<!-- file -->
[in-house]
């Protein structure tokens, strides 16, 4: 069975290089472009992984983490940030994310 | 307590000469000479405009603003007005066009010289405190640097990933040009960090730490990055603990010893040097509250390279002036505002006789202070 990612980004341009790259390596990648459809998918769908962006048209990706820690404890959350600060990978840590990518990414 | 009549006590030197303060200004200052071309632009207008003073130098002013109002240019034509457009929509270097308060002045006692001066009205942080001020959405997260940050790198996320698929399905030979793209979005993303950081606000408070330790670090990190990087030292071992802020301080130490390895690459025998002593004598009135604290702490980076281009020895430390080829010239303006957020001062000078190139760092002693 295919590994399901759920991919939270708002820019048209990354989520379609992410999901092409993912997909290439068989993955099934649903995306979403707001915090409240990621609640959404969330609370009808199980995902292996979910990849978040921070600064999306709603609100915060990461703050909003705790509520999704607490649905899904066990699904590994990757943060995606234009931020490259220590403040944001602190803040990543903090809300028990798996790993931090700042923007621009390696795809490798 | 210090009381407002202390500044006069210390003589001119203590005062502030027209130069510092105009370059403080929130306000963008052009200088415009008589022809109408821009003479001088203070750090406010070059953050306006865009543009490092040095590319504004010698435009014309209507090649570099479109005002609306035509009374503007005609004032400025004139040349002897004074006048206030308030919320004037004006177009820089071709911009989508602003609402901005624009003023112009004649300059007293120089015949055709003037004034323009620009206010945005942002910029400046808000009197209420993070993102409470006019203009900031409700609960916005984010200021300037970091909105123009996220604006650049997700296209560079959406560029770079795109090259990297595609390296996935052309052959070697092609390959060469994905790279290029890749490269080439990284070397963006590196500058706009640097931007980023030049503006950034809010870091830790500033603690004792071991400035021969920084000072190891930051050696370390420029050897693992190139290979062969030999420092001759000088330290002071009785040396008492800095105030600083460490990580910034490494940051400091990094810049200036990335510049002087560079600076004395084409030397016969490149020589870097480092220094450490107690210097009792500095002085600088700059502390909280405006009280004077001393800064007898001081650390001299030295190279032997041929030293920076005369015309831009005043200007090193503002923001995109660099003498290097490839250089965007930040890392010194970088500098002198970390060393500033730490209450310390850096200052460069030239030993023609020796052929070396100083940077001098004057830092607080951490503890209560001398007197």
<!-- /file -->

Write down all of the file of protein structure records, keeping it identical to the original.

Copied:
[in-house]
């Protein structure tokens, strides 16, 4: 069975290089472009992984983490940030994310 | 307590000469000479405009603003007005066009010289405190640097990933040009960090730490990055603990010893040097509250390279002036505002006789202070 990612980004341009790259390596990648459809998918769908962006048209990706820690404890959350600060990978840590990518990414 | 009549006590030197303060200004200052071309632009207008003073130098002013109002240019034509457009929509270097308060002045006692001066009205942080001020959405997260940050790198996320698929399905030979793209979005993303950081606000408070330790670090990190990087030292071992802020301080130490390895690459025998002593004598009135604290702490980076281009020895430390080829010239303006957020001062000078190139760092002693 295919590994399901759920991919939270708002820019048209990354989520379609992410999901092409993912997909290439068989993955099934649903995306979403707001915090409240990621609640959404969330609370009808199980995902292996979910990849978040921070600064999306709603609100915060990461703050909003705790509520999704607490649905899904066990699904590994990757943060995606234009931020490259220590403040944001602190803040990543903090809300028990798996790993931090700042923007621009390696795809490798 | 210090009381407002202390500044006069210390003589001119203590005062502030027209130069510092105009370059403080929130306000963008052009200088415009008589022809109408821009003479001088203070750090406010070059953050306006865009543009490092040095590319504004010698435009014309209507090649570099479109005002609306035509009374503007005609004032400025004139040349002897004074006048206030308030919320004037004006177009820089071709911009989508602003609402901005624009003023112009004649300059007293120089015949055709003037004034323009620009206010945005942002910029400046808000009197209420993070993102409470006019203009900031409700609960916005984010200021300037970091909105123009996220604006650049997700296209560079959406560029770079795109090259990297595609390296996935052309052959070697092609390959060469994905790279290029890749490269080439990284070397963006590196500058706009640097931007980023030049503006950034809010870091830790500033603690004792071991400035021969920084000072190891930051050696370390420029050897693992190139290979062969030999420092001759000088330290002071009785040396008492800095105030600083460490990580910034490494940051400091990094810049200036990335510049002087560079600076004395084409030397016969490149020589870097480092220094450490107690210097009792500095002085600088700059502390909280405006009280004077001393800064007898001081650390001299030295190279032997041929030293920076005369015309831009005043200007090193503002923001995109660099003498290097490839250089965007930040890392010194970088500098002198970390060393500033730490209450310390850096200052460069030239030993023609020796052929070396100083940077001098004057830092607080951490503890209560001398007197």